Villa Zanelli in Savona and the poetry of abandonment
To quote Montale, we could say,
Sou’westers have lashed the old walls for years, although we are looking at Villa Zanelli and not at “The House of the Customs Men” that inspired the famous poet from Liguria. The beautiful Art Nouveau building overlooking the sea from Legino, Savona, has been completely abandoned since 1998, when it partially collapsed and had to be closed down.
Villa Zanelli was likely designed by architect Gottardo Gussoni, from Turin, and inaugurated in 1907. Named after the original owners, the elegant house was decorated according to the imaginative canons of the “new art” that was sweeping Europe off its feet in the late 19th century. In 1933 the Zanellis sold it to the Municipality of Milan, which first turned it into an international camp, then into a hospital during the Second World War, and finally into a heart patient public clinic from the 1960s on.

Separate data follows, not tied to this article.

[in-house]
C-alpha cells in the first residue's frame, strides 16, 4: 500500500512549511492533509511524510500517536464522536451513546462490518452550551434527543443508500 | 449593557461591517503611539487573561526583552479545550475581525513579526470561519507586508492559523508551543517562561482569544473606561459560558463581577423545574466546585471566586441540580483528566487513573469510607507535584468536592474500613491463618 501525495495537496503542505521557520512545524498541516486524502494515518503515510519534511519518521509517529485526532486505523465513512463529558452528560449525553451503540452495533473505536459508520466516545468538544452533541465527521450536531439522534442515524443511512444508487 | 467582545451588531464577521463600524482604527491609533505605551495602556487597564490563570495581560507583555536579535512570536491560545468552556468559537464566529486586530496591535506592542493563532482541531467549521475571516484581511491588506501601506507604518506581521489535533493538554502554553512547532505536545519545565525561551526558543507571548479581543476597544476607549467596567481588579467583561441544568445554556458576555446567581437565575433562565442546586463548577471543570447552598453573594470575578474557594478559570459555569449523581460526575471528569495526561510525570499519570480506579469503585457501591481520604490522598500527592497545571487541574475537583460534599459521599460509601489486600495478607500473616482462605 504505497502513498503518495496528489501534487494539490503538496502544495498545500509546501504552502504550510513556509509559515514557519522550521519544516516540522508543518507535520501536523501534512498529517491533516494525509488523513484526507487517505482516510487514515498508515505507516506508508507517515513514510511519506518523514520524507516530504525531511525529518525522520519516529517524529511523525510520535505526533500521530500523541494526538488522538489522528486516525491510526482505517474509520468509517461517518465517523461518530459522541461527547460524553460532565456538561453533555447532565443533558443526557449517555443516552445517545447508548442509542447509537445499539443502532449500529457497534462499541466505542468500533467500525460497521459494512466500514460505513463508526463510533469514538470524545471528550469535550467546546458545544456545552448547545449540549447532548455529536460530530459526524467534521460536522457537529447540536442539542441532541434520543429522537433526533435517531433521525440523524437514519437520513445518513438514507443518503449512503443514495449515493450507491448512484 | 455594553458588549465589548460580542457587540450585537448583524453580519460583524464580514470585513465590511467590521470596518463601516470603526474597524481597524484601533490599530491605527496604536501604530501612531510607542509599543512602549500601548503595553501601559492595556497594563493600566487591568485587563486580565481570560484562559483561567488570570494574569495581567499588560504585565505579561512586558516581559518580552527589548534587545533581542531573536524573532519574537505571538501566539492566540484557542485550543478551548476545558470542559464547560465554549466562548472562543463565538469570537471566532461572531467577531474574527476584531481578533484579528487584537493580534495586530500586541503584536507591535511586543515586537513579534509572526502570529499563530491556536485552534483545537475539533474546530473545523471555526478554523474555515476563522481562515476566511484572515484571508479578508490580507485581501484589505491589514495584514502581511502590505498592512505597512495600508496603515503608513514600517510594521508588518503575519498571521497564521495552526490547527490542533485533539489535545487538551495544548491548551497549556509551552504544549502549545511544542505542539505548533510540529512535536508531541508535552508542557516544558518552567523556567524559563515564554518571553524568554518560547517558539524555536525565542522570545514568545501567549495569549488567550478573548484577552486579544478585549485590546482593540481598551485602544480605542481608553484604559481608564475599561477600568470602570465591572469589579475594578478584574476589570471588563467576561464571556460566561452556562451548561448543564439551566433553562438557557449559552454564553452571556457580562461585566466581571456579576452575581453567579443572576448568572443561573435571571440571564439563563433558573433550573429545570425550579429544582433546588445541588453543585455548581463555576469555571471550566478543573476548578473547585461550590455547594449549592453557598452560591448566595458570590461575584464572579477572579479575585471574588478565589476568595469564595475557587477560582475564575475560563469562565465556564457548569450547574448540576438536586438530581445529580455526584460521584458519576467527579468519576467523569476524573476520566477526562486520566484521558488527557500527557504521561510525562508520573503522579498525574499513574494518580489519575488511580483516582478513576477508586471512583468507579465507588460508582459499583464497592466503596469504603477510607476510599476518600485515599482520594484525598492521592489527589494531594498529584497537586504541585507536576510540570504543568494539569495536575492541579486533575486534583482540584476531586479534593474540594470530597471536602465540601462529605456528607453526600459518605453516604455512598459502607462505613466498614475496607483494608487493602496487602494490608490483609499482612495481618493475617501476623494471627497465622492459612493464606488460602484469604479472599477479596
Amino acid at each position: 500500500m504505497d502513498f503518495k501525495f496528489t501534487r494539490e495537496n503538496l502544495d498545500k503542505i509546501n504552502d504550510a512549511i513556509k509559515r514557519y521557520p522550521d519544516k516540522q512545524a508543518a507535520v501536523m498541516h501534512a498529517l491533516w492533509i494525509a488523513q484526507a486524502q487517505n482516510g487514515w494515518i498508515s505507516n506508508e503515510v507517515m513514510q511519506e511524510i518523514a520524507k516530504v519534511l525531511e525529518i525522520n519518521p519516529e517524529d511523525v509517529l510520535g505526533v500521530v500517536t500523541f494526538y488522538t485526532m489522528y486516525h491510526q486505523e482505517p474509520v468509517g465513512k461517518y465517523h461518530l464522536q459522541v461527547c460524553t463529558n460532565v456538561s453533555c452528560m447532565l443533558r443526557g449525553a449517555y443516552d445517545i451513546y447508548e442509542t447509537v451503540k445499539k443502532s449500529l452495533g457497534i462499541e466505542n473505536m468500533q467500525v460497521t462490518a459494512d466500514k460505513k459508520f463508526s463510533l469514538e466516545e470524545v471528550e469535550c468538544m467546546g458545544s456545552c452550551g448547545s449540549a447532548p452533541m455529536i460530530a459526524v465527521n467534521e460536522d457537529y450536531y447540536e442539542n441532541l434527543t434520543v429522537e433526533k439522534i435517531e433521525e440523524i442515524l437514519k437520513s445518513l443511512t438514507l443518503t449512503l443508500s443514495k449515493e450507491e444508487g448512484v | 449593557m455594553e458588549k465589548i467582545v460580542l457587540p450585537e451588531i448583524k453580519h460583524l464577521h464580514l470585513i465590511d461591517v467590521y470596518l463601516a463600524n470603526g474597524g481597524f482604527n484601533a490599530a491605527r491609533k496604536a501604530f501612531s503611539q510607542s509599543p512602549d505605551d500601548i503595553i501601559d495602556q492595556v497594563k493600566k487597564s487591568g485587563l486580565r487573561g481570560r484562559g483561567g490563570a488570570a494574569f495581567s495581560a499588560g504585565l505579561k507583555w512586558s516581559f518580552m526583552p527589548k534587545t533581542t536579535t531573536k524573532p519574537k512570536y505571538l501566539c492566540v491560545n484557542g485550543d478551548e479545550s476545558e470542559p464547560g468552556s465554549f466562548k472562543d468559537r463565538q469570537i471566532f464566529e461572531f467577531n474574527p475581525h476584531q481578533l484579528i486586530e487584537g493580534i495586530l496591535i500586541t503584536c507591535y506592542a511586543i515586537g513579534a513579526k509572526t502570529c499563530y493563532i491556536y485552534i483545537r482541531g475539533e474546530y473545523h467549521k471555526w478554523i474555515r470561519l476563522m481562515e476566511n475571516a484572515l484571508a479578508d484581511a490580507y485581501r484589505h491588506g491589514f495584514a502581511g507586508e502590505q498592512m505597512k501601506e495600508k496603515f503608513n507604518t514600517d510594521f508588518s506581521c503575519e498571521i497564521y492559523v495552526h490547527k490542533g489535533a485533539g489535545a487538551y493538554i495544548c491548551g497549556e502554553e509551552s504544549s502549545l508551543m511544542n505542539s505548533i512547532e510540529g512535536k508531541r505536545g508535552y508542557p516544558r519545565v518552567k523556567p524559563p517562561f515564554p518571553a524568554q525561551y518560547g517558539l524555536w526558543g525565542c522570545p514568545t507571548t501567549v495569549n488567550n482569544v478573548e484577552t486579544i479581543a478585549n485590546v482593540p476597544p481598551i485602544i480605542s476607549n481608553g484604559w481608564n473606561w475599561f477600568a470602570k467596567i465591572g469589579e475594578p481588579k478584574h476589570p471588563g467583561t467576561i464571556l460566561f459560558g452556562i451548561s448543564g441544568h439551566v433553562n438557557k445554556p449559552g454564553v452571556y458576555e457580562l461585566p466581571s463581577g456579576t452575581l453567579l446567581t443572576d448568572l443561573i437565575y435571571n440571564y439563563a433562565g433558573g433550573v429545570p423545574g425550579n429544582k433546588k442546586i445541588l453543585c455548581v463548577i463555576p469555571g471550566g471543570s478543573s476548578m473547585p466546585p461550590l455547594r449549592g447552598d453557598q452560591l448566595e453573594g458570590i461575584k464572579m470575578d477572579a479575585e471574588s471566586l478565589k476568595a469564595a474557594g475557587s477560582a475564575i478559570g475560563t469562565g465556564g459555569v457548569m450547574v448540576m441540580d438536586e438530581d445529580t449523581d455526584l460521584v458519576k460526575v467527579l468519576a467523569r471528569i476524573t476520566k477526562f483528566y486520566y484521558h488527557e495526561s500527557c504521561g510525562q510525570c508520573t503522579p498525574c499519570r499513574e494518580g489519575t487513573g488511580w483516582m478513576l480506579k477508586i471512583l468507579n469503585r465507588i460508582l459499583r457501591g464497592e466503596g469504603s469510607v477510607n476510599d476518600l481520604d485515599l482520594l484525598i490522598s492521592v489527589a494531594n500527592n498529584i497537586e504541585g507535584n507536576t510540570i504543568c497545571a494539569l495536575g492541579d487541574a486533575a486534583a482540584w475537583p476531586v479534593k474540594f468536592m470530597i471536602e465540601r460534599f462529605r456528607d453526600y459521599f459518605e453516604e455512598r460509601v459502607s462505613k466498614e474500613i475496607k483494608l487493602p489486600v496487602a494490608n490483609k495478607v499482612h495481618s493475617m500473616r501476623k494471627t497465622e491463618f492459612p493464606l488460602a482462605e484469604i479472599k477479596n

“In complete darkness / you do not quit living, / while time passes through you / and humidity gradually ruins your soul. […] // Only shadows / know about / the secrets / of boarded up houses, / only the rejected wind, / or the moon blooming above the roof”: we truly hope these verses by Pablo Neruda can bring this beautiful, abandoned house some luck.